By Jonathan Clements.
From its cheeky, quirky cover, to the selection of its contributors, to its unifying tone, Mark McLelland’s new anthology deserves to shoot right to the top of Japanese Studies reading lists. The End of Cool Japan: Ethical, Legal and Cultural Challenges to Japanese Popular Culture offers a vital and timely warning for all those students who think that scholarship amounts to a diary of what they did at the weekend.
The very idea of “Cool Japan” has been attractive to anyone in the field – after all, who wouldn’t like the assertion that the trend-setters were all into their specialty? But there have been gripes about the concept ever since it was first introduced. Takashi Murakami devastatingly dismissed it as “little more than ad copy to allow public funds to go to advertising companies,” while I have previously commented on the irony of multi-million yen subsidies for corporations while anime creators have to crowd-source their rent. Meanwhile, Shinji Oyama entertainingly set the cat among the pigeons at an event in Edinburgh, when he derided “Cool Japan” as a flimsy veneer of big eyes and rainbow hair, slapped inexpertly onto the same old same-old.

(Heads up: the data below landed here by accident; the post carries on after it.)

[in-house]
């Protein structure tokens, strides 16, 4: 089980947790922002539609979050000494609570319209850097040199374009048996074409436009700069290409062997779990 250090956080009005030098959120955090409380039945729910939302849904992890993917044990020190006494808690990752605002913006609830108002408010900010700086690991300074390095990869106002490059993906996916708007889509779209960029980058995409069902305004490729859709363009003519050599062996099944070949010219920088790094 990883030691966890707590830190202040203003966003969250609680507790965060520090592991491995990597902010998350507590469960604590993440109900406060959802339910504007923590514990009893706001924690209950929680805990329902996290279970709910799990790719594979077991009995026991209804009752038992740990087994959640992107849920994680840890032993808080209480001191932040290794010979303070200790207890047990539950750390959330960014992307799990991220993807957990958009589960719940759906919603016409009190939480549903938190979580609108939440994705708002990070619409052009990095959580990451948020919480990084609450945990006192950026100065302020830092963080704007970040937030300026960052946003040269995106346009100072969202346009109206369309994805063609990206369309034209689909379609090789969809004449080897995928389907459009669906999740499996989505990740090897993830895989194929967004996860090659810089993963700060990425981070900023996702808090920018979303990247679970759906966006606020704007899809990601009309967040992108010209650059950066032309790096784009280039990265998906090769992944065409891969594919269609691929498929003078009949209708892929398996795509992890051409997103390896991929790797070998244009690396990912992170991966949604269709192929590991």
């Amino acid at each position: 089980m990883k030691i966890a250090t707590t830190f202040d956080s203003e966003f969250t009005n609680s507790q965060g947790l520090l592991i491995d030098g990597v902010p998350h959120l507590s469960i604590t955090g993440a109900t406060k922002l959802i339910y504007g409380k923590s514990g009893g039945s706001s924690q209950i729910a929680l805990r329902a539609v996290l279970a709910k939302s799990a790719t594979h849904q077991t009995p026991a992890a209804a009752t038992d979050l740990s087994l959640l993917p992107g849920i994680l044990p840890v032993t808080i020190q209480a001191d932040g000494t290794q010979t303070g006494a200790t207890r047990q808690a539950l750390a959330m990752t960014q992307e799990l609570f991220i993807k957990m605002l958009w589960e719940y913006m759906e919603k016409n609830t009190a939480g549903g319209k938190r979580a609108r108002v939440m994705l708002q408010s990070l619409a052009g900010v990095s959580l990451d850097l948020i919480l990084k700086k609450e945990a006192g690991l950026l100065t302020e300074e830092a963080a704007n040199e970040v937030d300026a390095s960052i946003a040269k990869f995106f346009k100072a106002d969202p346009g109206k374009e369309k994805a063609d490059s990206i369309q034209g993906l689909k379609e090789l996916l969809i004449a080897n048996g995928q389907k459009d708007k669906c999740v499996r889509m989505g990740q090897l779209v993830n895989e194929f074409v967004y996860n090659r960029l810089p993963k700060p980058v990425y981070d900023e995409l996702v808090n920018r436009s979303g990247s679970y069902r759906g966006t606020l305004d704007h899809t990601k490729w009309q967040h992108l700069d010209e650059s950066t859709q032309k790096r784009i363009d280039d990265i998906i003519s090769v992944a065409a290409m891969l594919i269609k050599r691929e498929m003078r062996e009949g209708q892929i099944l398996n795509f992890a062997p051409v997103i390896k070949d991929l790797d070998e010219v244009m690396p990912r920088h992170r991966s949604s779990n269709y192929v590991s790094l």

Editor McLelland notes the uneasy difference between, say, a Japanese studio’s notion of cool, which amounts to asking you to buy its products, and that of the Bit Torrent generation, who don’t want to pay for anything. Coolness, as he points out, is a term that usually implies the disapproval of authority, and Cool Japan derives its name, at least in part, from a grim-faced, law-abiding Japanese government intellectual property initiative. “Cool” is hence a dangerous word to throw around in the company of teenagers who would rather steal their media than pay for it. Or on a lesser but still persuasive level, what if “cool” resides not in the original products, but in the manner in which those products are subverted by their users?
McLelland’s foreword suggests that Japanese Studies risks becoming caught up in a giddy, self-regarding babble about how Japanese popular culture is taking the world by storm, foregrounding press releases ahead of hard data, and mistaking cosplay for commentary. Such an idea is far from crazy – the original Ghost in the Shell only ran in Tokyo movie theatres for a fortnight, and yet it is held up worldwide as an icon of Japanese cinema. Thanks in particular to the rise of Fan Studies, it has become all too easy for the Western pundit to lock themselves in a convention-centred hugbox in which “everybody they know” thinks that anime and manga are the bee’s knees. Then, someone ruins their day by giving them the actual sales figures for, say, Rumic World or Tokyo Godfathers. Not that sales figures should be the sole determinant for avenues of academic enquiry, but if someone is setting themselves up as an expert in what is “popular”, they’d better have some idea what that actually means.